How to Avoid Spring Allergy Agony

7 Tips to Enjoy the Outdoors With Spring Allergies

When the mercury rises each spring, people who have been cooped up all winter head outside to enjoy the warmer temps.  

Unfortunately, for millions of people spring also means the return of seasonal allergies. Symptoms can make it difficult to enjoy outdoor activities. A simple outing can feel like a minefield of weed pollen, tree pollen, grass pollen and mold spores.

So, what’s an outdoor allergy sufferer to do? Staying indoors 24 hours a day isn’t realistic. Getting outside is good for your mood and long term health.

In fact, the American Heart Association has dubbed April “Move More Month”. They encourage people to get moving and set a goal of at least 10,000 steps or 20 minutes of exercise per day. That much movement is easier to accomplish if you go outside.

Let’s look at ways to stay symptom-free outdoors this spring, even if you sneeze at merely the thought of a flower bud.

What Causes Seasonal Allergies?

First, let’s recap why some people react to otherwise harmless substances in the environment. Allergy symptoms occur when your immune system reacts to particles around you, like mold or types of pollen. Pollen is the tiny grains released by trees, grasses and weeds, which act as fertilizers.

Sometimes, the human immune system mistakes pollen for a threat and produces antibodies to fight against it. That reaction releases histamines into the blood steam, which causes symptoms like itchy, water eyes and a runny nose.

In the United States, spring is when trees, grass and weeds pollinate. Depending on where in the U.S. you live, this can start in February and last into the beginning of summer.

The first pollen released is typically tree pollen. Grass pollen follows in late spring. Ragweed is the most common culprit later in summer. Mold spores can trigger reactions in spring, summer or fall.


If you’re not sure whether your symptoms are caused by illness or allergic rhinitis, the list below may help.

Cold-like symptoms such as a cough or stuffy head that last longer than a week or two are a red flag that you may have more than a virus. Talk to your health care provider if you need more guidance.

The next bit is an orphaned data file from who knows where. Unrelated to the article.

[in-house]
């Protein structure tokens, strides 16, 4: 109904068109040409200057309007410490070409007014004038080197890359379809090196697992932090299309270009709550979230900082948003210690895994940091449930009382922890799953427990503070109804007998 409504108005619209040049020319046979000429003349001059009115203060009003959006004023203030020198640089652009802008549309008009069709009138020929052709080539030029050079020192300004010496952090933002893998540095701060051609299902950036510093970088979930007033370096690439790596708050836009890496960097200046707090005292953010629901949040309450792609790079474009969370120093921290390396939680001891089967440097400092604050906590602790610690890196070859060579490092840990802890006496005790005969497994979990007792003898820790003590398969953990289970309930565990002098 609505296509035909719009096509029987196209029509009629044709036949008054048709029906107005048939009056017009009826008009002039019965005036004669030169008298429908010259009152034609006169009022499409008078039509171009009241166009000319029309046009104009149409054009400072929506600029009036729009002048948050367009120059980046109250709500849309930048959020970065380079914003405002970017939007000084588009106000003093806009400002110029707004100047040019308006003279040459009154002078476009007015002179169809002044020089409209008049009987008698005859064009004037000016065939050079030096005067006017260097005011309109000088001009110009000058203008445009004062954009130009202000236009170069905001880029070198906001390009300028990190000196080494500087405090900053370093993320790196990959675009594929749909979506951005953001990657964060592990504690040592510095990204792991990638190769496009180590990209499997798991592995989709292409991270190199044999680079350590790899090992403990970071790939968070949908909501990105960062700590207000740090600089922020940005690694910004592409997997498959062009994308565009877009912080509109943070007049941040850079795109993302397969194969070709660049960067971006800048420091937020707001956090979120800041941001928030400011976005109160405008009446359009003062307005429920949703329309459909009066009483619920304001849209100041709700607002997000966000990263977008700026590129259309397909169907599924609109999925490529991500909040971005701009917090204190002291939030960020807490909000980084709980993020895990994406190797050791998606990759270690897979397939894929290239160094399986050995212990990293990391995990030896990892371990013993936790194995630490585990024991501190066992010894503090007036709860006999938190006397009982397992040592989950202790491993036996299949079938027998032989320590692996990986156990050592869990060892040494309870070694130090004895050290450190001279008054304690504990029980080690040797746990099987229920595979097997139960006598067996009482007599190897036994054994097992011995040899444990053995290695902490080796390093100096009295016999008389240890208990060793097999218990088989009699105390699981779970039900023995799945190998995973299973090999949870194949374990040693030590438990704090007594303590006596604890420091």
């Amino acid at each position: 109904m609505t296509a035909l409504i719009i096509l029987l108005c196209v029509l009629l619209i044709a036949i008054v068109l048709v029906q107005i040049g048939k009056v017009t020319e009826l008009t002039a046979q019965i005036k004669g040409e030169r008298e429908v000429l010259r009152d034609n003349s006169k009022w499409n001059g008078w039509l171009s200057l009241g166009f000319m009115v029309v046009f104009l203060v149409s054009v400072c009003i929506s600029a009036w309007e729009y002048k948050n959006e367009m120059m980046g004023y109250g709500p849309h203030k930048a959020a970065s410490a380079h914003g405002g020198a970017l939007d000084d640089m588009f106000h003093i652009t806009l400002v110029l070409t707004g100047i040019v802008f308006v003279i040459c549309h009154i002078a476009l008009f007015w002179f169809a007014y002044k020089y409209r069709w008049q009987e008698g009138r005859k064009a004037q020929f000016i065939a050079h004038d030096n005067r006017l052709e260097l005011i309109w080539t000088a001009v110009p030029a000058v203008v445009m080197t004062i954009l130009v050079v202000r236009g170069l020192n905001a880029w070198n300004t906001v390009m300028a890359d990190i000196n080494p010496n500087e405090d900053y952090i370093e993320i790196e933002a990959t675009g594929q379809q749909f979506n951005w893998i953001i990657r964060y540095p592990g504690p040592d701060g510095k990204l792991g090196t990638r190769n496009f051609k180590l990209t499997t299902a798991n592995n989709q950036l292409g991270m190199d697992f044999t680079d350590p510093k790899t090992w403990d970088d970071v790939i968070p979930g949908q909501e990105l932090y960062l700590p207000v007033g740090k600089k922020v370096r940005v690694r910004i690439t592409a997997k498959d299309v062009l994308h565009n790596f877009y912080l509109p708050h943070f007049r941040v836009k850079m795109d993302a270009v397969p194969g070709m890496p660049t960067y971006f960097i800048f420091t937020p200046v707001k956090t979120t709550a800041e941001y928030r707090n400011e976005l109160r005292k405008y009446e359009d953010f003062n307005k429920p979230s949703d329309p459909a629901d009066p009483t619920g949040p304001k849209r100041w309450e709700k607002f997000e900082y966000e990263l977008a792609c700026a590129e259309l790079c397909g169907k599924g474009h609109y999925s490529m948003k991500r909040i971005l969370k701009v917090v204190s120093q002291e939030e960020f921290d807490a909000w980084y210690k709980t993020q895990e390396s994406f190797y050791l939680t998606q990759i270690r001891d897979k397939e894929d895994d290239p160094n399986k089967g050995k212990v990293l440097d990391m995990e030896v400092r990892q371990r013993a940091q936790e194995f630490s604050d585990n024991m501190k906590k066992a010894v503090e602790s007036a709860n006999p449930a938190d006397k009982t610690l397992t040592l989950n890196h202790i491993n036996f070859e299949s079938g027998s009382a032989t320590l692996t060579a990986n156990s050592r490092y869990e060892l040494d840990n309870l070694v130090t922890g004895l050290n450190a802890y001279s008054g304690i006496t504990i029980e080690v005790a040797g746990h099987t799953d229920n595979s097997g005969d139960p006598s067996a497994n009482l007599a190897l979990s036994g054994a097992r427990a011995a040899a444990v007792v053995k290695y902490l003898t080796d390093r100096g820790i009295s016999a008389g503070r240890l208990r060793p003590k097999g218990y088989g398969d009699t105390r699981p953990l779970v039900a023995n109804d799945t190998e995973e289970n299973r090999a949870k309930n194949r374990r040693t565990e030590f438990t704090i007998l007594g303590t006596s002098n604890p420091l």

Allergy symptoms include:

  • Sneezing
  • Itching in eyes, ears, nose and mouth
  • Red or watery eyes
  • Nasal congestion
  • Runny nose (clear, thin nasal discharge)

To determine what you’re allergic to, your doctor may perform skin testing, also called skin prick test or SPT, or allergen-specific blood test (specific IgE blood test). Once you know what’s causing the reaction, you know what to avoid.

7 Tips to Avoid Outdoor Allergy Triggers

  1. Check the pollen count before you go outside. Your local weather forecast or pollen count app will let you know when pollen levels are high. Try to plan outside activities for times when pollen levels are low.
  2. Wear protective clothing. A hat and wraparound glasses or sunglasses help protect your face and eyes.
  3. Wear an N-95 mask during outdoor activities to cut down on the amount of pollen you inhale through your nose and mouth.
  4. Keep indoor spaces clean. Pollen can get inside through open windows, doors and air conditioning vents. Wipe down interior surfaces often to reduce pollen in your home or workspace. Air purifiers can also help.
  5. Stay hydrated. Drinking water helps keep your throat and nasal passages moist, which helps minimize symptoms.
  6. Consider immunotherapy. Allergy shots can reduce allergy symptoms over time for some people. Your doctor can determine if this is an option for you.
  7. Use natural remedies. Some time-tested remedies, such as saline nasal sprays, steam inhalation and neti pots, can help alleviate symptoms.

Natural remedy recommendations

While it’s not possible to avoid allergy triggers 100% of the time, that doesn’t mean you’re doomed to either stay inside or suffer an allergic reaction.

Over-the-counter antihistamines, nasal sprays and prescription allergy medicines can ease symptoms, but can have undesirable side effects.

Natural remedies are a safe alternative. Nasal irrigation with a neti pot can help get rid of mucus and open up sinus passages. Other traditional remedies include local honey and medicinal herbs such a butterbur and stinging nettle. Acupuncture and other alternative treatments may also help lessen symptoms.

Here are a few of our favorite natural medicines for allergies: Allergy & Sinus From Native Remedies

Mucus-Clear™ Allergy Relief is a 100% homeopathic allergy relief remedy formulated with triple potency. It relieves sneezing, nasal congestion, excess mucus and eye itchiness.

Mucus-Clear™ is a 100% homeopathic medicine designed to give short-term relief from symptoms of sinus pressure, headaches and stuffy nose caused by allergy.

AllergiClear-S™ is an herbal supplement created to support healthy respiratory function, skin and immune system.

InstaClear Sinus Relief™ is an herbal remedy to support clear, healthy sinuses during colds, allergies or hay fever.


The key to enjoying the outdoors this spring is to avoid allergy triggers and manage your symptoms effectively. If you take the necessary precautions and use the right remedies, you can comfortably enjoy the great outdoors in April and throughout the rest of the year.


  1. “Seasonal allergies: Nip them in the bud.” Mayo Clinic. Accessed March 29, 2023.
  2. “Move More Month April 2023.” National Today. Accessed March 29, 2023.
  3. “What triggers seasonal allergies?” NIH MedlinePlus Magazine. Accessed March 29, 2023.
  4. “Pollen Allergy.” Asthma and Allergy Foundation of America. March 29, 2023.

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